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Book Review & Discussion : Letters from a Stoic

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Letters from a Stoic

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In this event, you’ll learn

How philosophy helps us live in accordance with nature

What kind of books you should read

Why living well is similar to your dreams

How you can prepare for the worst

What you can learn about death from Pacuvius’s lavish parties

About the Author

Lucius Annaeus Seneca (c.4BC-AD65) was born in Cordoba, Spain, where he was brought up studying the traditional virtues of republican Roman life. He became a teacher of rhetoric but attracted attention for his incisive style of writing. Closely linked to Nero, his death was ordered by the emperor in AD65. Seneca committed suicide.

Overview

Seneca was a prominent Roman philosopher and playwright who published several essential works about Stoicism. He is considered one of the three key Stoic philosophers (alongside Marcus Aurelius and Epictetus), counseled Emperor Nero, and is often credited with rendering Stoicism more accessible to a larger audience than his counterparts. You can read a longer profile about Seneca here.

In basic terms, Stoicism teaches us that if we have the essentials and a strong inner spirit, we can radically accept and endure whatever circumstances the universe throws at us. Letters from a Stoic, which Seneca wrote toward the end of his life from approximately 63 AD to 65 AD, expands upon these lessons.

Letters from a Stoic is presumably a collection of 124 letters Seneca sent to his friend Lucilius – then the procurator of Sicily (essentially an official in Ancient Rome) — advising him on how to become a better Stoic.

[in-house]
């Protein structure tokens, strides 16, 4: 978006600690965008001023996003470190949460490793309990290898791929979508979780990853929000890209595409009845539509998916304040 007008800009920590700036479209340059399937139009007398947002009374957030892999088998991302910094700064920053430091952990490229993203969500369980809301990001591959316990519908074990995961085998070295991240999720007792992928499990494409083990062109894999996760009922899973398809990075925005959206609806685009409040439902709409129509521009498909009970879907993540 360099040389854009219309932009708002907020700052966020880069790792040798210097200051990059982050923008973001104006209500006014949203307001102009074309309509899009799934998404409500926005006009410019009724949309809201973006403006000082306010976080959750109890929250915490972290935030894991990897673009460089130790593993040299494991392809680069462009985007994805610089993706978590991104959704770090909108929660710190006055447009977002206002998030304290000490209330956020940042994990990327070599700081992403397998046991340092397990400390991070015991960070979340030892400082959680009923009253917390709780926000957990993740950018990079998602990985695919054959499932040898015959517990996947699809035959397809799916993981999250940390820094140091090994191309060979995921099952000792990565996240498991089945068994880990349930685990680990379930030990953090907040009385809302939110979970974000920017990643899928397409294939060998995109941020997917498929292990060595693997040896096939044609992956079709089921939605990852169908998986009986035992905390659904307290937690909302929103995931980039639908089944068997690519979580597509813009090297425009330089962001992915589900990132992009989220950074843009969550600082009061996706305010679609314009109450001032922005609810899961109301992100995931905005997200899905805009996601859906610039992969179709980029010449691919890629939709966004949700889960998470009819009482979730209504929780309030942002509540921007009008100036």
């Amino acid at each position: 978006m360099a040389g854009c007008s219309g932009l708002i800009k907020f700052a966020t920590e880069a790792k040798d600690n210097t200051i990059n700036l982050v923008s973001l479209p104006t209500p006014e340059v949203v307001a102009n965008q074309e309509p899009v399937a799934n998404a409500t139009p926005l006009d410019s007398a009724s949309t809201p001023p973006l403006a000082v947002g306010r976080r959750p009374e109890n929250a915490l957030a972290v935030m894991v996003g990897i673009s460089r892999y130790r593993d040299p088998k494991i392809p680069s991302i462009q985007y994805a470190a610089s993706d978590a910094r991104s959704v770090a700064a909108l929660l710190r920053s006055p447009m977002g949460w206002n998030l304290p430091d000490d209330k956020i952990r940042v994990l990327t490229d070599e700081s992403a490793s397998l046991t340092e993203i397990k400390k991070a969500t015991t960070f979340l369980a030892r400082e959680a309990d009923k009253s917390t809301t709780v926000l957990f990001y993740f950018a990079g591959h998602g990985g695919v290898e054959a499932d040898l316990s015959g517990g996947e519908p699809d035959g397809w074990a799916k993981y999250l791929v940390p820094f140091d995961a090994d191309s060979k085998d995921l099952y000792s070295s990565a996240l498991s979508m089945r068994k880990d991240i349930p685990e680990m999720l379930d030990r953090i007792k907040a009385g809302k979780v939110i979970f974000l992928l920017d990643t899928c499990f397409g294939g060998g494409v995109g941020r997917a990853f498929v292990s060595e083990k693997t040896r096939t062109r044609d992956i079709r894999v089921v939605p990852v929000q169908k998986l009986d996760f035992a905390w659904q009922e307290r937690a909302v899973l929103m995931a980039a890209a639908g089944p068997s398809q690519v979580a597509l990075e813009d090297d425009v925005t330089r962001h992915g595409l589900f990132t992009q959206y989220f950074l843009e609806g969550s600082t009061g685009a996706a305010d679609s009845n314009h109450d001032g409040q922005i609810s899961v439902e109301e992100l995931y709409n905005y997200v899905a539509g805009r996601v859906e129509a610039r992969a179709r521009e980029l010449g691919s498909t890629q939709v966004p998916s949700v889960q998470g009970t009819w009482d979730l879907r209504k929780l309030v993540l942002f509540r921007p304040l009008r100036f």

“Presumably” because many scholars have hypothesized that Seneca’s letters were “essays in disguise” – there is no evidence of Lucilius writing back to Seneca, and the letters’ style suggests that they were meant to be published rather than read by a friend. The first recorded full translation of these letters to English was by Thomas Lodge in 1614, and they have been translated many times since.

Letters from a Stoic contains a selection of these letters and key lessons about Stoicism, such as making the most with what we have in the time we have. We have broken down the central lessons from the book below.

TAKEAWAYS:

Find wisdom by living in harmony with nature

To achieve true happiness, seek truth in philosophy

Studying philosophy must be more than just a surface exercise

Feed your mind to feed your soul

Devote your mind to seeking truth instead of temptation and vices

Face your fears and prepare for them

Create and sustain valuable friendships to live a fulfilling life

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